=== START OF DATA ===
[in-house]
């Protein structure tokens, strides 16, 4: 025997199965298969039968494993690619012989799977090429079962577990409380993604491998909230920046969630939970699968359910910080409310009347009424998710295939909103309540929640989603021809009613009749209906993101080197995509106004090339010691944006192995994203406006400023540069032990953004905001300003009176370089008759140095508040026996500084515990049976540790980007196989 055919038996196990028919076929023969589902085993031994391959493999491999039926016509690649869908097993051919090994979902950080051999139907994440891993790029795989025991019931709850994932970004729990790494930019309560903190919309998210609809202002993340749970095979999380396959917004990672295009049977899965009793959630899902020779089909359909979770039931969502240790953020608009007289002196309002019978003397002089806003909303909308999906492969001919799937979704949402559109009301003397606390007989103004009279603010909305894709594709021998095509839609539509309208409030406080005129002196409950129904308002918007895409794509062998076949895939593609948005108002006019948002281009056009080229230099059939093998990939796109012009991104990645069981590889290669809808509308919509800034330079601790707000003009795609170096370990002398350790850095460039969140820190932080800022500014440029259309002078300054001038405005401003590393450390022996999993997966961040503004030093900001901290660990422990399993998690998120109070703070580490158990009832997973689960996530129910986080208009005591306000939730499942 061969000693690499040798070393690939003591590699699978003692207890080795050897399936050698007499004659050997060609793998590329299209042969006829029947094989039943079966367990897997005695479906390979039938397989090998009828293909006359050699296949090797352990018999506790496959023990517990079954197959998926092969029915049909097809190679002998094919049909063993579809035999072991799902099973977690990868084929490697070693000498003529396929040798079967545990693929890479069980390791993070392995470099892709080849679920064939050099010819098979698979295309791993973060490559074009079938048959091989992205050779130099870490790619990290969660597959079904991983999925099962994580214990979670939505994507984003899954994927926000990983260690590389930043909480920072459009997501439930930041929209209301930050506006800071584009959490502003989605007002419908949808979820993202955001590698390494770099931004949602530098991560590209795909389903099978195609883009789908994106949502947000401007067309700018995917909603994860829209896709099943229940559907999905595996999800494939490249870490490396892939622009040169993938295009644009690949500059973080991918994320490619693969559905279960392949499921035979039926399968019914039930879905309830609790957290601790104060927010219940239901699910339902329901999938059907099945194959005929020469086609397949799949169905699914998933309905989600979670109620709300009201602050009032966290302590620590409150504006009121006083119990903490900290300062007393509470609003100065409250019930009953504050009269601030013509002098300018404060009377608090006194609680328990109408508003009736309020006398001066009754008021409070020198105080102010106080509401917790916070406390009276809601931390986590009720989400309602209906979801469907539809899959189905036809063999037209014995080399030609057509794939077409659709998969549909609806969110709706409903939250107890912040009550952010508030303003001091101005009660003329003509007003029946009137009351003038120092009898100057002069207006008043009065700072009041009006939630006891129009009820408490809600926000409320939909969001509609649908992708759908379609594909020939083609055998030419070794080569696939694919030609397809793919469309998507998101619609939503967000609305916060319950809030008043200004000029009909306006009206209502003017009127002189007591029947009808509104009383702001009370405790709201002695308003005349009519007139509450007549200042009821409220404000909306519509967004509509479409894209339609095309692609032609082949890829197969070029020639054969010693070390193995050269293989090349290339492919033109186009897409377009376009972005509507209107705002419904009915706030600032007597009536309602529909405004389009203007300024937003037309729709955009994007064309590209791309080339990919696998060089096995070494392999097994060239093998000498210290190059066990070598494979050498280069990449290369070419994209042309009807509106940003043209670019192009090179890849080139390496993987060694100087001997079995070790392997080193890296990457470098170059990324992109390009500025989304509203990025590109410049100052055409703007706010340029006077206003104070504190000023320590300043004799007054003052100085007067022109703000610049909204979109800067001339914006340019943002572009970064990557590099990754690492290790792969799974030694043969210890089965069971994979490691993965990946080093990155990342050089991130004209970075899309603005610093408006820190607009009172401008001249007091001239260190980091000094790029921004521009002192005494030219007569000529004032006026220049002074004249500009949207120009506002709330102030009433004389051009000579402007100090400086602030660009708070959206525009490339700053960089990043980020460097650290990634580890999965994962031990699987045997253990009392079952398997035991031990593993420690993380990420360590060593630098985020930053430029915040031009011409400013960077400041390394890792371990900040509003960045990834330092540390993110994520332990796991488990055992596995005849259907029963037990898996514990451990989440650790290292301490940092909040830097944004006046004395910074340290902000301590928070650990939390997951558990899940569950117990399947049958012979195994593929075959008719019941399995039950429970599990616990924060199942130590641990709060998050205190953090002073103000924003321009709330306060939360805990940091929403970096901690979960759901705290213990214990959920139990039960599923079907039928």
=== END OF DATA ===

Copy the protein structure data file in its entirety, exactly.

[in-house]
């Protein structure tokens, strides 16, 4: 025997199965298969039968494993690619012989799977090429079962577990409380993604491998909230920046969630939970699968359910910080409310009347009424998710295939909103309540929640989603021809009613009749209906993101080197995509106004090339010691944006192995994203406006400023540069032990953004905001300003009176370089008759140095508040026996500084515990049976540790980007196989 055919038996196990028919076929023969589902085993031994391959493999491999039926016509690649869908097993051919090994979902950080051999139907994440891993790029795989025991019931709850994932970004729990790494930019309560903190919309998210609809202002993340749970095979999380396959917004990672295009049977899965009793959630899902020779089909359909979770039931969502240790953020608009007289002196309002019978003397002089806003909303909308999906492969001919799937979704949402559109009301003397606390007989103004009279603010909305894709594709021998095509839609539509309208409030406080005129002196409950129904308002918007895409794509062998076949895939593609948005108002006019948002281009056009080229230099059939093998990939796109012009991104990645069981590889290669809808509308919509800034330079601790707000003009795609170096370990002398350790850095460039969140820190932080800022500014440029259309002078300054001038405005401003590393450390022996999993997966961040503004030093900001901290660990422990399993998690998120109070703070580490158990009832997973689960996530129910986080208009005591306000939730499942 061969000693690499040798070393690939003591590699699978003692207890080795050897399936050698007499004659050997060609793998590329299209042969006829029947094989039943079966367990897997005695479906390979039938397989090998009828293909006359050699296949090797352990018999506790496959023990517990079954197959998926092969029915049909097809190679002998094919049909063993579809035999072991799902099973977690990868084929490697070693000498003529396929040798079967545990693929890479069980390791993070392995470099892709080849679920064939050099010819098979698979295309791993973060490559074009079938048959091989992205050779130099870490790619990290969660597959079904991983999925099962994580214990979670939505994507984003899954994927926000990983260690590389930043909480920072459009997501439930930041929209209301930050506006800071584009959490502003989605007002419908949808979820993202955001590698390494770099931004949602530098991560590209795909389903099978195609883009789908994106949502947000401007067309700018995917909603994860829209896709099943229940559907999905595996999800494939490249870490490396892939622009040169993938295009644009690949500059973080991918994320490619693969559905279960392949499921035979039926399968019914039930879905309830609790957290601790104060927010219940239901699910339902329901999938059907099945194959005929020469086609397949799949169905699914998933309905989600979670109620709300009201602050009032966290302590620590409150504006009121006083119990903490900290300062007393509470609003100065409250019930009953504050009269601030013509002098300018404060009377608090006194609680328990109408508003009736309020006398001066009754008021409070020198105080102010106080509401917790916070406390009276809601931390986590009720989400309602209906979801469907539809899959189905036809063999037209014995080399030609057509794939077409659709998969549909609806969110709706409903939250107890912040009550952010508030303003001091101005009660003329003509007003029946009137009351003038120092009898100057002069207006008043009065700072009041009006939630006891129009009820408490809600926000409320939909969001509609649908992708759908379609594909020939083609055998030419070794080569696939694919030609397809793919469309998507998101619609939503967000609305916060319950809030008043200004000029009909306006009206209502003017009127002189007591029947009808509104009383702001009370405790709201002695308003005349009519007139509450007549200042009821409220404000909306519509967004509509479409894209339609095309692609032609082949890829197969070029020639054969010693070390193995050269293989090349290339492919033109186009897409377009376009972005509507209107705002419904009915706030600032007597009536309602529909405004389009203007300024937003037309729709955009994007064309590209791309080339990919696998060089096995070494392999097994060239093998000498210290190059066990070598494979050498280069990449290369070419994209042309009807509106940003043209670019192009090179890849080139390496993987060694100087001997079995070790392997080193890296990457470098170059990324992109390009500025989304509203990025590109410049100052055409703007706010340029006077206003104070504190000023320590300043004799007054003052100085007067022109703000610049909204979109800067001339914006340019943002572009970064990557590099990754690492290790792969799974030694043969210890089965069971994979490691993965990946080093990155990342050089991130004209970075899309603005610093408006820190607009009172401008001249007091001239260190980091000094790029921004521009002192005494030219007569000529004032006026220049002074004249500009949207120009506002709330102030009433004389051009000579402007100090400086602030660009708070959206525009490339700053960089990043980020460097650290990634580890999965994962031990699987045997253990009392079952398997035991031990593993420690993380990420360590060593630098985020930053430029915040031009011409400013960077400041390394890792371990900040509003960045990834330092540390993110994520332990796991488990055992596995005849259907029963037990898996514990451990989440650790290292301490940092909040830097944004006046004395910074340290902000301590928070650990939390997951558990899940569950117990399947049958012979195994593929075959008719019941399995039950429970599990616990924060199942130590641990709060998050205190953090002073103000924003321009709330306060939360805990940091929403970096901690979960759901705290213990214990959920139990039960599923079907039928």